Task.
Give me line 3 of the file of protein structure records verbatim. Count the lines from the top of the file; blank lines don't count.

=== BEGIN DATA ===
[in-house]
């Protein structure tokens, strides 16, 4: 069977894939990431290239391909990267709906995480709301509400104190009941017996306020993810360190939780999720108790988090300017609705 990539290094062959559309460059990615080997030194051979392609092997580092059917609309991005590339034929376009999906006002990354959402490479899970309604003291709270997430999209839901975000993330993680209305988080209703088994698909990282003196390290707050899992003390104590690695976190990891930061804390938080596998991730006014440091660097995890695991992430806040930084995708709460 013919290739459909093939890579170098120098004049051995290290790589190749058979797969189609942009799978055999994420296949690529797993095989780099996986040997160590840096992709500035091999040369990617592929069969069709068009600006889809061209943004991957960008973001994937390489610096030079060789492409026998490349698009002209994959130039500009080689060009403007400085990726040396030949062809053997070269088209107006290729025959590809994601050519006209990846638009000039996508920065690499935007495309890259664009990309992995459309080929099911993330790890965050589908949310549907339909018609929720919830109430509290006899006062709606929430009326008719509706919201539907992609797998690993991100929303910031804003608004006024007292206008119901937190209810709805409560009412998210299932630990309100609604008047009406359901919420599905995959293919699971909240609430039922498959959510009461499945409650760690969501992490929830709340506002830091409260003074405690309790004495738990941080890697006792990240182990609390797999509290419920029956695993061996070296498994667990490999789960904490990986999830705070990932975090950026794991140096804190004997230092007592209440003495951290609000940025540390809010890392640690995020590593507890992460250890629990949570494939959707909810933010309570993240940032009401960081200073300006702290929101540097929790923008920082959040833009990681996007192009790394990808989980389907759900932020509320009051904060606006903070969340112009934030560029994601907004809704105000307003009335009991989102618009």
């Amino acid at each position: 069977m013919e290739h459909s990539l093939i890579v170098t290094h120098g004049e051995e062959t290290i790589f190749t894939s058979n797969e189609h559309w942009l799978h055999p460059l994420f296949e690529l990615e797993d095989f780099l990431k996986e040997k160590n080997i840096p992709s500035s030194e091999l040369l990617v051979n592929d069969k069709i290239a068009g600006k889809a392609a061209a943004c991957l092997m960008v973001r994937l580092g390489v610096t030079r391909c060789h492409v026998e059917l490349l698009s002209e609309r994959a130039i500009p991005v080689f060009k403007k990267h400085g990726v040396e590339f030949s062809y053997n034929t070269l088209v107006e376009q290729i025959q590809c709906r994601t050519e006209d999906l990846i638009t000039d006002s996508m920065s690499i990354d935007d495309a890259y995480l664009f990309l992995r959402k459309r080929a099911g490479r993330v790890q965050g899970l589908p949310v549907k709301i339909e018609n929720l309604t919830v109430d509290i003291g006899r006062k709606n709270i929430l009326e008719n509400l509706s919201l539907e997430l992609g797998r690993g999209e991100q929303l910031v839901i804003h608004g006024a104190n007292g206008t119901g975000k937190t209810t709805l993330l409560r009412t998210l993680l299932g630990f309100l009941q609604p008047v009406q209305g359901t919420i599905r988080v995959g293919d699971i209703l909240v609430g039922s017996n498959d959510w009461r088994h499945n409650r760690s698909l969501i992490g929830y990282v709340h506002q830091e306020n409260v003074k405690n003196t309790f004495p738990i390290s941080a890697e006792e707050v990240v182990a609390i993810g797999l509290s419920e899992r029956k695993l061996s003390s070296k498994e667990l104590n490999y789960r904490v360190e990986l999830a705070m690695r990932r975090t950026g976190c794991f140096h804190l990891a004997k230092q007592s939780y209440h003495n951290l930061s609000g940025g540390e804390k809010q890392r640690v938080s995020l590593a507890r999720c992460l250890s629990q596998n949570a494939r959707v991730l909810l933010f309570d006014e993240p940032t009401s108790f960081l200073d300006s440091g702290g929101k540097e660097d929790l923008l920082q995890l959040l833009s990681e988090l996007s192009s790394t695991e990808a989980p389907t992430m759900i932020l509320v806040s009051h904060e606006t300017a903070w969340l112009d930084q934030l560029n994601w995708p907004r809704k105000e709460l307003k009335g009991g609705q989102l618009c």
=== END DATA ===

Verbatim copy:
């Amino acid at each position: 069977m013919e290739h459909s990539l093939i890579v170098t290094h120098g004049e051995e062959t290290i790589f190749t894939s058979n797969e189609h559309w942009l799978h055999p460059l994420f296949e690529l990615e797993d095989f780099l990431k996986e040997k160590n080997i840096p992709s500035s030194e091999l040369l990617v051979n592929d069969k069709i290239a068009g600006k889809a392609a061209a943004c991957l092997m960008v973001r994937l580092g390489v610096t030079r391909c060789h492409v026998e059917l490349l698009s002209e609309r994959a130039i500009p991005v080689f060009k403007k990267h400085g990726v040396e590339f030949s062809y053997n034929t070269l088209v107006e376009q290729i025959q590809c709906r994601t050519e006209d999906l990846i638009t000039d006002s996508m920065s690499i990354d935007d495309a890259y995480l664009f990309l992995r959402k459309r080929a099911g490479r993330v790890q965050g899970l589908p949310v549907k709301i339909e018609n929720l309604t919830v109430d509290i003291g006899r006062k709606n709270i929430l009326e008719n509400l509706s919201l539907e997430l992609g797998r690993g999209e991100q929303l910031v839901i804003h608004g006024a104190n007292g206008t119901g975000k937190t209810t709805l993330l409560r009412t998210l993680l299932g630990f309100l009941q609604p008047v009406q209305g359901t919420i599905r988080v995959g293919d699971i209703l909240v609430g039922s017996n498959d959510w009461r088994h499945n409650r760690s698909l969501i992490g929830y990282v709340h506002q830091e306020n409260v003074k405690n003196t309790f004495p738990i390290s941080a890697e006792e707050v990240v182990a609390i993810g797999l509290s419920e899992r029956k695993l061996s003390s070296k498994e667990l104590n490999y789960r904490v360190e990986l999830a705070m690695r990932r975090t950026g976190c794991f140096h804190l990891a004997k230092q007592s939780y209440h003495n951290l930061s609000g940025g540390e804390k809010q890392r640690v938080s995020l590593a507890r999720c992460l250890s629990q596998n949570a494939r959707v991730l909810l933010f309570d006014e993240p940032t009401s108790f960081l200073d300006s440091g702290g929101k540097e660097d929790l923008l920082q995890l959040l833009s990681e988090l996007s192009s790394t695991e990808a989980p389907t992430m759900i932020l509320v806040s009051h904060e606006t300017a903070w969340l112009d930084q934030l560029n994601w995708p907004r809704k105000e709460l307003k009335g009991g609705q989102l618009c």